The Mississippi River is as important to citizens in ten states today as it was to Native Americans and the first American settlers. The Mississippi River is the second longest river in America, stretching over 2,340 miles. The Mississippi River continues to function as a transportation source, water supply and commerce route. The river has been named multiple times to American River’s Most Endangered Rivers. Outdated flood management and oil spills seem to be the principal threats. The National Mississippi River Museum and Aquarium in Dubuque, Iowa, brings to life the ecosystems along the waterway to promote conservation and an appreciation for the wildlife and humans that have called the Mississippi home over the years, as well as some saltwater life that was transported to the aquarium.
40,000 Gallon Aquarium: A 40,000 gallon aquarium is the main attraction at the museum. Visitors may watch as a nurse shark, rays, eels and other fish swim past. This aquarium serves as a behind the scenes view into the actual daily life of salt water aquatic animals. Walter, a Pacific octopus, calls the aquarium home. Visitors may watch as aquarium staff interacts with Walter, as he retrieves food and solves mazes. Visitors hear a brief explanation about the salinity of the tank and water temperatures conducive for saltwater life.
National Rivers Hall of Fame: Early settlers and explorers that utilized the tributaries along the Mississippi for travel and food are listed in the National Rivers Hall of Fame. Mark Twain along with other writers and musicians that recorded life along the Mississippi in stories and song are included. The museum has a hands-on exhibit of the engineering achievement, known as the dam, that controls the river’s flow.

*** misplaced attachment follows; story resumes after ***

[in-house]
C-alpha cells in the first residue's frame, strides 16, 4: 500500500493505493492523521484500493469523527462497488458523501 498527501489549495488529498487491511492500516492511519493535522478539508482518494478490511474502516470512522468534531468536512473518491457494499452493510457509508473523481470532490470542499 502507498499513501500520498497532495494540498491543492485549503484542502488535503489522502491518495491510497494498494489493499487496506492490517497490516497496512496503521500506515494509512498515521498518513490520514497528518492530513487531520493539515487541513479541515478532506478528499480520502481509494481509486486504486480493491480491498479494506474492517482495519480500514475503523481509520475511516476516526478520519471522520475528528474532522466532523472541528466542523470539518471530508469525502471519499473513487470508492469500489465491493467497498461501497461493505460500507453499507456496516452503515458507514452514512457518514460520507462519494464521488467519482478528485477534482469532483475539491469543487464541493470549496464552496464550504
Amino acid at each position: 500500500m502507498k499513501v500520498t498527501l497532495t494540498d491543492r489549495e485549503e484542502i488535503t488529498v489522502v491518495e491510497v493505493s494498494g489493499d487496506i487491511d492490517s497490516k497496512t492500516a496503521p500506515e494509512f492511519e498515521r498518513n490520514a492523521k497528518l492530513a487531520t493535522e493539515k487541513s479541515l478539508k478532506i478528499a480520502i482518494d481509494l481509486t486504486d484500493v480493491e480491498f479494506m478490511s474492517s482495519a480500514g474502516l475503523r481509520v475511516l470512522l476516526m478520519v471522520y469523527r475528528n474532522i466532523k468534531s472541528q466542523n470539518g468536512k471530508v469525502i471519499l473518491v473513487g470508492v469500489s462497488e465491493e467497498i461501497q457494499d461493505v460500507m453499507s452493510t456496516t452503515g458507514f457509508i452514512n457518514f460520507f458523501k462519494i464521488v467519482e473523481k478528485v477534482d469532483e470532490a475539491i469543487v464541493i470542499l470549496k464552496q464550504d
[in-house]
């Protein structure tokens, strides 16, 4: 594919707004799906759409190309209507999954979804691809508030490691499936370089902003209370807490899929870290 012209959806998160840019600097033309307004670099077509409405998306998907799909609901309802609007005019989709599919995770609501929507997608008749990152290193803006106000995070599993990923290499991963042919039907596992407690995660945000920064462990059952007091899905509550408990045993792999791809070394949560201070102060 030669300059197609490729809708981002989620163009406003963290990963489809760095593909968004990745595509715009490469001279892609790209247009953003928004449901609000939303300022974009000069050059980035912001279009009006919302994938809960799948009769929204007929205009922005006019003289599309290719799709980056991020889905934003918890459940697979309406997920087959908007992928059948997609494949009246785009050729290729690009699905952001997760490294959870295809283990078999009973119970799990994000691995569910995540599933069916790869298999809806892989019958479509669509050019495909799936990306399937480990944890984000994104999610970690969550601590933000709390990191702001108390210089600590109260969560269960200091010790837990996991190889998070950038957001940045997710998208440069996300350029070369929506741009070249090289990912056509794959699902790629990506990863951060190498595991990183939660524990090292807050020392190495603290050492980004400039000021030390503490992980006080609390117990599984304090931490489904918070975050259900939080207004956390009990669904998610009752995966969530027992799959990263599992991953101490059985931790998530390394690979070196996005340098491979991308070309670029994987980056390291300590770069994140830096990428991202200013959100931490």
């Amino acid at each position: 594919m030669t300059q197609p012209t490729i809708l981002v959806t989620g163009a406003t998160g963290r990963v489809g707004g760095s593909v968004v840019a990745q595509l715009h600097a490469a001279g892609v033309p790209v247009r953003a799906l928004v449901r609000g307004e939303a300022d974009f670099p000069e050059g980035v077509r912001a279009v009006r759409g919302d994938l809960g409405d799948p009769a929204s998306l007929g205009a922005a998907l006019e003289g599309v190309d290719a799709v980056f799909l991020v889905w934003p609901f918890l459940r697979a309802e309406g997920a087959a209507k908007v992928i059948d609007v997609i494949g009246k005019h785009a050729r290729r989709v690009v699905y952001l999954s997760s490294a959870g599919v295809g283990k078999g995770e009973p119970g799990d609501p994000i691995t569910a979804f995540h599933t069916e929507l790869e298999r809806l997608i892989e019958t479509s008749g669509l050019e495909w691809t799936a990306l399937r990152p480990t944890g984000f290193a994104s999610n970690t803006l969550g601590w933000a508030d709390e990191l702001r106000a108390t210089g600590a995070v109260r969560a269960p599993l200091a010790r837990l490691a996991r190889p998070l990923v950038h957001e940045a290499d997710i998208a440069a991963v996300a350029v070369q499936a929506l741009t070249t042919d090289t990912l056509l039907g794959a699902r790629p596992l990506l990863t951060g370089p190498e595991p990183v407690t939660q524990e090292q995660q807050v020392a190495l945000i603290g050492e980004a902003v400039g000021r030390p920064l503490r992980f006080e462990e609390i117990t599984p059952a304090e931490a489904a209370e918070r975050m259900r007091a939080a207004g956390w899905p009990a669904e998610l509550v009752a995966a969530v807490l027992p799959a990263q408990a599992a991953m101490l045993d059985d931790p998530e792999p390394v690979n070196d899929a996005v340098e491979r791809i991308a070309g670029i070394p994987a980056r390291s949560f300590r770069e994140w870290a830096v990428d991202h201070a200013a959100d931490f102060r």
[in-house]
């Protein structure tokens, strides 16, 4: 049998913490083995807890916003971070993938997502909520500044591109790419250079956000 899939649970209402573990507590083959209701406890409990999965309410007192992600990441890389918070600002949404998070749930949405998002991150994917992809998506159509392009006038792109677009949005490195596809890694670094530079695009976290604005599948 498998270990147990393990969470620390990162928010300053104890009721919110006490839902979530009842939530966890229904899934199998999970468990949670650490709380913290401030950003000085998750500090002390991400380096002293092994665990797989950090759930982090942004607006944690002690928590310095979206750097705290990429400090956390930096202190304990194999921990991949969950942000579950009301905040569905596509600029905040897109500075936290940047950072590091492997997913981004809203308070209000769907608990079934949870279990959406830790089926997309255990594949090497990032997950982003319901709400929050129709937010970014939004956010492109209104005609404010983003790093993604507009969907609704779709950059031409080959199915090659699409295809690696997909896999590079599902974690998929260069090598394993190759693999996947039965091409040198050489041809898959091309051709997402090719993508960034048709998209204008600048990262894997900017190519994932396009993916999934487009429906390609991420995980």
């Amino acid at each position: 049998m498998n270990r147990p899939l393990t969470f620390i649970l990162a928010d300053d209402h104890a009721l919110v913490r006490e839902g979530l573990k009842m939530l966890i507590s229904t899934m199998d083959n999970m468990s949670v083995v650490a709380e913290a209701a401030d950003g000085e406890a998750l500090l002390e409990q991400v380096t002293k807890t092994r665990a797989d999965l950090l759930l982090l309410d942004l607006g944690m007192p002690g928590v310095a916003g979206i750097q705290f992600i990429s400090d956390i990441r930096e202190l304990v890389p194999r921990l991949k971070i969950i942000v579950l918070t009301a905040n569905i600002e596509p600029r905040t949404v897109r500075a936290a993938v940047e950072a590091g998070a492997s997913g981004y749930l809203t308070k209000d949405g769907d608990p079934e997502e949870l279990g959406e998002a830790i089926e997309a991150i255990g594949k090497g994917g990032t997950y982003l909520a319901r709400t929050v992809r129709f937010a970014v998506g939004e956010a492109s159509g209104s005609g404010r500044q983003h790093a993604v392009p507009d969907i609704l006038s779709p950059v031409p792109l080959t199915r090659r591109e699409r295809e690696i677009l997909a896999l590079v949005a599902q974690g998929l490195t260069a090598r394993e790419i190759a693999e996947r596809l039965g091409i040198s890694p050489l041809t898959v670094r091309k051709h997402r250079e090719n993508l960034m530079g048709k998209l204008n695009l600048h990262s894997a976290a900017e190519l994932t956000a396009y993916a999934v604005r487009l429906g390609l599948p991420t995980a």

Titanic, The Artifact Exhibit: Dubuque Bank and Trust has sponsored the "Titanic, The Artifact Exhibit," at the museum. Replicas of the original boarding pass are handed to each museum guest at the beginning of the tour. Visitors explore actual artifacts recovered from the wreckage of the Titanic ship that sunk claiming more than 1500 lives. Room recreations retell some of the compelling stories behind the original ship’s guests
4-D Theater: "SpongeBob SquarePants 4D: The Great Jelly Rescue" and National Geographic Studio’s “Deepsea Challenge 3-D,” are currently showing in the museum's 4-D theater. Younger children will enjoy the SpongeBob movie while parents escape the summer heat in the air-conditioned theater. The "Deepsea Challenge 3-D," is an educational video showcasing aquatic life. A schedule is available on the website.
Summer: The museum and aquarium have switched to summer hours. The old jail and the Mathias Ham House are now open for the summer season as well. Military families will receive free admission through Labor Day Weekend. The free summer trolley is currently running for the next couple of months. Tickets for the Titanic Exhibit, aquarium and 4-D theater may be purchased online.
*Photo courtesy of Give Me a Hug by Chris Smith at Flickr’s Creative Commons.